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How much is my antique table worth?

Have you recently inherited or purchased an antique table and want to know its value? Mearto provides quick and affordable online appraisals of antique tables. All you have to do is click on the “Start Appraisal” button above and follow the steps to send us information about and images of your antique table. One of our qualified and experienced specialists will review and get back to you with a fair market and insurance value, typically within 48 hours. Have questions about the valuation provided, or would you like some advice about selling your antique table? We are here to help! Our platform allows you to chat back and forth with a specialist to ensure that all of your questions are answered.

Click the "Get Started" button below to set up a free account.

Answer a few simple questions and upload images of your item.

Receive a specialist's valuation by email in 24 to 48 hours.

Get help with the next steps, including consignment and sale.

Mearto evaluates hundreds of similar items each month.

What is the history of the table?

A wonderful antique table may be hiding right under your nose, so it’s important to know how to recognize different kinds of tables and understand their worth. Tables made of stone, wood and metal have been found dating from ancient Egypt, Mesopotamia, and China. Their forms differed and they were generally separated into tables for holding food and tables for writing or playing games. Small marble or metal tables that could be tucked away were widely used in ancient Greece, and taller circular tables were made in the Byzantine Empire. In Europe during the Middle Ages, the dominant table type was a trestle, essentially two benches and a long rectangular table. Nowadays, various kinds of tables are made for eating, writing, working, or decoration.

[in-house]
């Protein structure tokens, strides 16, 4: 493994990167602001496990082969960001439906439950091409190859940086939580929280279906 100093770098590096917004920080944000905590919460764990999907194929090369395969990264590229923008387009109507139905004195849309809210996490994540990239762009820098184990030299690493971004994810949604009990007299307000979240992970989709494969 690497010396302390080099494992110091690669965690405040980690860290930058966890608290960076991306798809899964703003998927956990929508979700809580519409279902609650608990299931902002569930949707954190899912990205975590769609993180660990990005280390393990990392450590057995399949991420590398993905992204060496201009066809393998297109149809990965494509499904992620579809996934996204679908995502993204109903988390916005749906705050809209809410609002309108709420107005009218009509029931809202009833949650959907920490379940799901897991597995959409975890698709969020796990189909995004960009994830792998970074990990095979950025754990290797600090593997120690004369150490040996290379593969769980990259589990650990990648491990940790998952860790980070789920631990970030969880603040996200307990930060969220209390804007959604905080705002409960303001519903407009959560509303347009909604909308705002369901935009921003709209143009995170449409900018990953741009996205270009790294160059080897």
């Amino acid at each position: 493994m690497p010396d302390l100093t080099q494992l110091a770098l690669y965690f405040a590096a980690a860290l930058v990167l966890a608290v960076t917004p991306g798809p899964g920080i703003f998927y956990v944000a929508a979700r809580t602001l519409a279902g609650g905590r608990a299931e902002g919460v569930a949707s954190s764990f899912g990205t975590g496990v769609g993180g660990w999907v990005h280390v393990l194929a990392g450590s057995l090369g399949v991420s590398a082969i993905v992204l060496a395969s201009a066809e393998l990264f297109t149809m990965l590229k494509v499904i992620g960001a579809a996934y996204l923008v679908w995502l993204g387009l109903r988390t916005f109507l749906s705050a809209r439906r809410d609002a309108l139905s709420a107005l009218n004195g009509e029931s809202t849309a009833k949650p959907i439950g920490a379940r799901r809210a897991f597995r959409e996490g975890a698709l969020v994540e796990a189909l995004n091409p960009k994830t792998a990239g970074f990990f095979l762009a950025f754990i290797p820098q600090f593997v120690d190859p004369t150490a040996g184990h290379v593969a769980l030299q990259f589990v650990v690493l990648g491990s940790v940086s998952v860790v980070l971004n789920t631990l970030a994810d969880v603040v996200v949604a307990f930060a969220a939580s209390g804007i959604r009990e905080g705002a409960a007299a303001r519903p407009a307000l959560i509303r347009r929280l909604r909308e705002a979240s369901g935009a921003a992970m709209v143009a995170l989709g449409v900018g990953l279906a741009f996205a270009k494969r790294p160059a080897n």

What are the different styles of antique tables?

Antique tables come in various styles which also determine their use, whether functional or aesthetic.  The following are some common types that can be seen at auction. 

  • Butler: Originating in the 18th century, this type of antique table was first used as a light and portable piece of furniture. It comes with a tray and folding stand. 
  • Console: Also known as a pier table, this is typically propped up against a wall. It is usually decorated with ornate designs. 
  • Demilune: This type is named as such because of its half-moon shape. This table is typically used for serving.
  • Kang: This type of antique table can be traced back to the 3rd century BC. Originating in China, it is characterized by a long rectangular shape with short legs. 
  • Pedestal: Introduced in England in the 18th century, the pedestal table has an oval or round top. 
  • Tea: Also originating in the 18th century in England, this is a small antique table with a rectangular or round top. It can often be folded and stored. It is usually taken out for special occasions such as serving tea.
  • Pembroke: In the 1750s, this table was introduced in England, and may also be referred to as a drop-leaf table. It is a small table that is portable and folds down on each side. 
  • Gueridon: These small tables were originally used as candle stands. They are often manufactured in pairs. This type of antique table traces back to the 17th century.